The self-appointed language police at Lake Superior State University in Michigan have declared war on “fake news.” That overused term is a notable entry on the university’s 43rd annual “List of Words Banished from the Queen’s English for Mis-use, Over-use and General Uselessness.” It’s obviously a tongue-in-cheek list, compiled using nominations from around the world. Other entries on the 2018 list include “nothingburger,” “gig economy,” and “covfefe,” the curious word President Donald Trump used in a tweet. This year’s list made us wonder: What was the fate of the aggravating words from the university’s past 42 lists? While some are still going strong years later, many mercifully faded into obscurity. Here are 10 of those latter words or phrases, and the year they made the LSSU list.
10. Y2K (1999)
Anyone younger than 30 would find it hard to believe that some experts worried that the world’s computer infrastructure would crash when the calendar turned from 1999 to 2000. That thankfully didn’t happen. By the way, before “Y2K” became synonymous with the issue, other terms IT professionals used were “CDC,” for Century Date Change and “Faddie” (Faulty Date Logic).
9. Git-R-Done! (2006)
The expression popularized by comedian Larry the Cable Guy had a brief but widespread run in pop culture.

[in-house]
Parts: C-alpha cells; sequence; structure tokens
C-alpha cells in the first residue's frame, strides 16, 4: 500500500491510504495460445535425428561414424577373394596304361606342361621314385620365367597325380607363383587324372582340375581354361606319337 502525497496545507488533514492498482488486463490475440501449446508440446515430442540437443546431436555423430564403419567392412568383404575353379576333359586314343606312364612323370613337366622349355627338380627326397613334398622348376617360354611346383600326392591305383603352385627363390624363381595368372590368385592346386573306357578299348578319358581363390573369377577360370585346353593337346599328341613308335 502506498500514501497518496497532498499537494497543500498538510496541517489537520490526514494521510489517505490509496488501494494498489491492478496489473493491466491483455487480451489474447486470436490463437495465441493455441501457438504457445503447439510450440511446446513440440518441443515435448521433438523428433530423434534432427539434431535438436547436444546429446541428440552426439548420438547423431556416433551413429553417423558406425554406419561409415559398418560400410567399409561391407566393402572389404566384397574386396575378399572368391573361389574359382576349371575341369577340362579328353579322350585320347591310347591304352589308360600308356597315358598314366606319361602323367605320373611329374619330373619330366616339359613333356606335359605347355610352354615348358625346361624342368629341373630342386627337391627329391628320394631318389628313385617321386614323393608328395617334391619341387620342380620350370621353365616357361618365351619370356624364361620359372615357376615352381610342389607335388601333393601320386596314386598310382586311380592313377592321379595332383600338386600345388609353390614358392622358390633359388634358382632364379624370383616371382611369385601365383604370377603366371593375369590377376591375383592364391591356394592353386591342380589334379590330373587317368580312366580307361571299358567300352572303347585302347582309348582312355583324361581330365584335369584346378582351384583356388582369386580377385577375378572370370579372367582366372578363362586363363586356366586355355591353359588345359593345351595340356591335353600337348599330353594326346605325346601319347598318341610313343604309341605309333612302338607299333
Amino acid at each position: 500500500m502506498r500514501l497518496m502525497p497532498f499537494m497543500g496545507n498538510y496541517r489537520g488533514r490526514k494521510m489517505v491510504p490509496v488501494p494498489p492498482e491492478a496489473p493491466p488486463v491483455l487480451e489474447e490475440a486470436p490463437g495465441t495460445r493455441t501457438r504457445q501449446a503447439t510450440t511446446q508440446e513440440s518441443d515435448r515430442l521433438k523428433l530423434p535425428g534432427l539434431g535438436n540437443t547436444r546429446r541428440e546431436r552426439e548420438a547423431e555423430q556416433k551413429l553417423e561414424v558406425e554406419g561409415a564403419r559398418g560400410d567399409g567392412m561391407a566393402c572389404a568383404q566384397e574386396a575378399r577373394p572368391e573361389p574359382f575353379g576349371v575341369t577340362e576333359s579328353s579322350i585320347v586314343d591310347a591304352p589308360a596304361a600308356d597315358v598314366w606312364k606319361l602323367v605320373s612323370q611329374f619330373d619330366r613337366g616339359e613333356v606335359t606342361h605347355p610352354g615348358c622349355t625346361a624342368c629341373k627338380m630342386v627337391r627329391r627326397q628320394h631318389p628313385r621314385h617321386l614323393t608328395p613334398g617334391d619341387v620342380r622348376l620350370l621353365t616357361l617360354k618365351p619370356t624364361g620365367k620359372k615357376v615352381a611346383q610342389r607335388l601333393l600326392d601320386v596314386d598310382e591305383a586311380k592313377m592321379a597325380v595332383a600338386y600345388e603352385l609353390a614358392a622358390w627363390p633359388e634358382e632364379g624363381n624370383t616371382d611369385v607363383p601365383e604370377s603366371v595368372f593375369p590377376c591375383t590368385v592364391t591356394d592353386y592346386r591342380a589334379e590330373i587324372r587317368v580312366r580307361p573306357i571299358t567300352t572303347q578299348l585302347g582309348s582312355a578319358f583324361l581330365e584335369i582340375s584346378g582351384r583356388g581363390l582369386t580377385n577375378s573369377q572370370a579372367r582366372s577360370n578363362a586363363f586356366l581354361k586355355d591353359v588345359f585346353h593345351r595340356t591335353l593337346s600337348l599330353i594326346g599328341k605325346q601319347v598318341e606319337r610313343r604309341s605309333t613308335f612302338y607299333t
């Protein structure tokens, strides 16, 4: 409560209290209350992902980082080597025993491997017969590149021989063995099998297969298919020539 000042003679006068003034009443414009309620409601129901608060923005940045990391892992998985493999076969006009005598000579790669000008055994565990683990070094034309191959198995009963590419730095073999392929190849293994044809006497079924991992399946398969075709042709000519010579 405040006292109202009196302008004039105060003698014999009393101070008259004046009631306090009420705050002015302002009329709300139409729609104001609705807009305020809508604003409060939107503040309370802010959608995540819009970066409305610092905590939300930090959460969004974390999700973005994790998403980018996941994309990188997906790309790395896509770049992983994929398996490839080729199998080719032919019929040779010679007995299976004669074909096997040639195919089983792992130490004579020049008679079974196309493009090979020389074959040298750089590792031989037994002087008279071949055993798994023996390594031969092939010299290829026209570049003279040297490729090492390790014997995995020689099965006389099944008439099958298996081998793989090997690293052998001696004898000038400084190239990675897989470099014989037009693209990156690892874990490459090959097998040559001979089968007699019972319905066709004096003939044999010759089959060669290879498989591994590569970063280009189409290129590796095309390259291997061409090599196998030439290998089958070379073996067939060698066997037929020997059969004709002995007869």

8. Cra-Cra (2015)
It’s just crazy how the lifespan of this silly phrase could be measured in months.
7. Fiscal Cliff (2013)
In 2012 this word dominated news reports about the U.S. economy, describing the potential dire effects of pending increased taxes and lower spending. Thankfully, lawmakers averted the crisis and the term died overnight.
6. Yo (1990)
This was once a big thing, as in, “Yo dude, what’s happening?”
5. Shovel-Ready (2010)
This term got tossed about quite a bit in the media before the 2009 stimulus package passed. President Barack Obama used the word quite a bit to describe how many major infrastructure projects were “shovel-ready” and just needed funding to begin. A year later the president admitted that “shovel-ready wasn’t as shovel-ready as we expected.”
4. Chillaxin’ (2010)
This grisly portmanteau of “chill” and “relaxin’” still pops up sometimes in conversations, cluelessly used by people who don’t realize it’s so 2009ish.
3. Show Me the Money (1998)
The American Film Institute rated this line from the 1996 film Jerry MacGuire one of the greatest movie quotes of all time, but it quickly became aggravating when everyone started using it.
2. Make No Mistake About It (2003)
This sounds like the type of unwieldy phrase a high school freshman might use in trying to flesh out the word count in an essay.
1. Yuh Know (1978 and 1980)
This was once such an egregious expression it made the LSSU list twice. The list editor wrote “‘Yuh know’ is a chronic, probably terminal, disease of the English language.” While the phrase is still used, it doesn’t seem as prevalent now.